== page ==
Chondroblastic osteosarcoma (COS) is a uniformly fatal bone malignancy if not diagnosed and treated appropriately in a timely manner. Fine-needle aspiration (FNA) of osseous lesions is routinely performed in major medical centers. Appropriate characterization of the tumor will significantly influence patient management and outcomes.METHODS:
A retrospective review of the cytopathology archives of 2 large tertiary care centers for a 15-year period (2001–2015) revealed 17 cases of COS (9 primary, 6 recurrent, and 2 metastatic cases) in 16 patients. Clinical outcome and histopathologic follow-up were reviewed and correlated.RESULTS:
There were 9 male and 7 female patients (male-to-female ratio of approximately 1:1), ranging in age from 12 to 70 years (mean age, 29.2 years). The classic locations for osteosarcoma were commonly involved, such as the long bones around the region of the knee in 4 cases and the proximal humerus in 1 case. However, other “nonclassic” sites also were noted to be commonly involved, including the distal tibia or fibula (4 cases), sacroiliac region (4 cases), mandible (3 cases), and skull (1 case). Cytomorphologic characteristics were high cellularity; predominantly discohesive, single cells; small tissue fragments; background osteoid and chondroid matrix; spindled cells and plasmacytoid cells with moderate to abundant basophilic vacuolated cytoplasm and occasional multiple cytoplasmic processes; round to oval nuclei with anisonucleosis; and small to prominent nucleoli. There were scattered binucleated and multinucleated osteoclast-like giant cells. Cases with high-grade morphology demonstrated marked pleomorphism and abundant mitoses.CONCLUSIONS:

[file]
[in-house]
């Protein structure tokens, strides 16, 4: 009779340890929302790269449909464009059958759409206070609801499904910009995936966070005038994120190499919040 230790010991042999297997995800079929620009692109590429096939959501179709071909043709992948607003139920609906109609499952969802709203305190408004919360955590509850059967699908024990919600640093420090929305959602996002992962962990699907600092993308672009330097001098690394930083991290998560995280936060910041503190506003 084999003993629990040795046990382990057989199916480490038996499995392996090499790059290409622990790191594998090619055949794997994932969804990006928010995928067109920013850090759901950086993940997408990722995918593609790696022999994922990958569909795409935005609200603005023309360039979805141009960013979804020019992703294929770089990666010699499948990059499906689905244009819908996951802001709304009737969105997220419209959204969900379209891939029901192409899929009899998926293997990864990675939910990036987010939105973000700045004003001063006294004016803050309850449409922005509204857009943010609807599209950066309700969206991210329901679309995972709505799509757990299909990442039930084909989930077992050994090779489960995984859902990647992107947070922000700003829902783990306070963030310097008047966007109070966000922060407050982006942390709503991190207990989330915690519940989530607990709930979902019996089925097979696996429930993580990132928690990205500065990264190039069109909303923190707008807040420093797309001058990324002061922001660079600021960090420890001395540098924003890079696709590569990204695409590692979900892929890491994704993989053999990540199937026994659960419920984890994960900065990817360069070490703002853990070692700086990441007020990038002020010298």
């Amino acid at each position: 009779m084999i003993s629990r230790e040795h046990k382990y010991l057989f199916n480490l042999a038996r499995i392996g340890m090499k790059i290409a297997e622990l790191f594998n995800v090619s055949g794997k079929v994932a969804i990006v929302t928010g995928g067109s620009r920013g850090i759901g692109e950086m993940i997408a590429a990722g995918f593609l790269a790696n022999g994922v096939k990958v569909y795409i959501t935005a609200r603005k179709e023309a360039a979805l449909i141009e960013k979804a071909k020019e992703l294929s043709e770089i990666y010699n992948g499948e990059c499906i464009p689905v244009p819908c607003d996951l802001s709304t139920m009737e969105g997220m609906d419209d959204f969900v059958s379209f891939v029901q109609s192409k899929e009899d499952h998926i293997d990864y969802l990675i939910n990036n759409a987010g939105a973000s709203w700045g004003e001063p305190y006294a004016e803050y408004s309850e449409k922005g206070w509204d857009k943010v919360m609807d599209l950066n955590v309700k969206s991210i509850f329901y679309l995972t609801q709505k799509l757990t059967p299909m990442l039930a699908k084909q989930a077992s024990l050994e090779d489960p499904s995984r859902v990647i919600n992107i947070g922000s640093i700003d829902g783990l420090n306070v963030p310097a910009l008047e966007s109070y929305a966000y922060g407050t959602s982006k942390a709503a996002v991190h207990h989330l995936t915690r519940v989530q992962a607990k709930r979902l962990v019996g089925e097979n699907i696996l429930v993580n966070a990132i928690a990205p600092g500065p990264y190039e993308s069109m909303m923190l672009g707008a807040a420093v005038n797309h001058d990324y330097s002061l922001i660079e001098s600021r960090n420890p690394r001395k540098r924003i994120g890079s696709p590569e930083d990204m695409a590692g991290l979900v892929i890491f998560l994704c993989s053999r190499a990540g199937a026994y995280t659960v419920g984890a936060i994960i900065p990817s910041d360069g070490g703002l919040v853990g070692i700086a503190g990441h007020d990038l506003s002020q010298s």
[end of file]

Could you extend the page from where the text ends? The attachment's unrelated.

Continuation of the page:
The differential diagnosis of COS includes chondroblastoma, chondrosarcoma, and chondroid chordoma. A definitive diagnosis can be made with clinical and radiological correlation. Cancer Cytopathol2016;124:493–500. © 2016 American Cancer Society.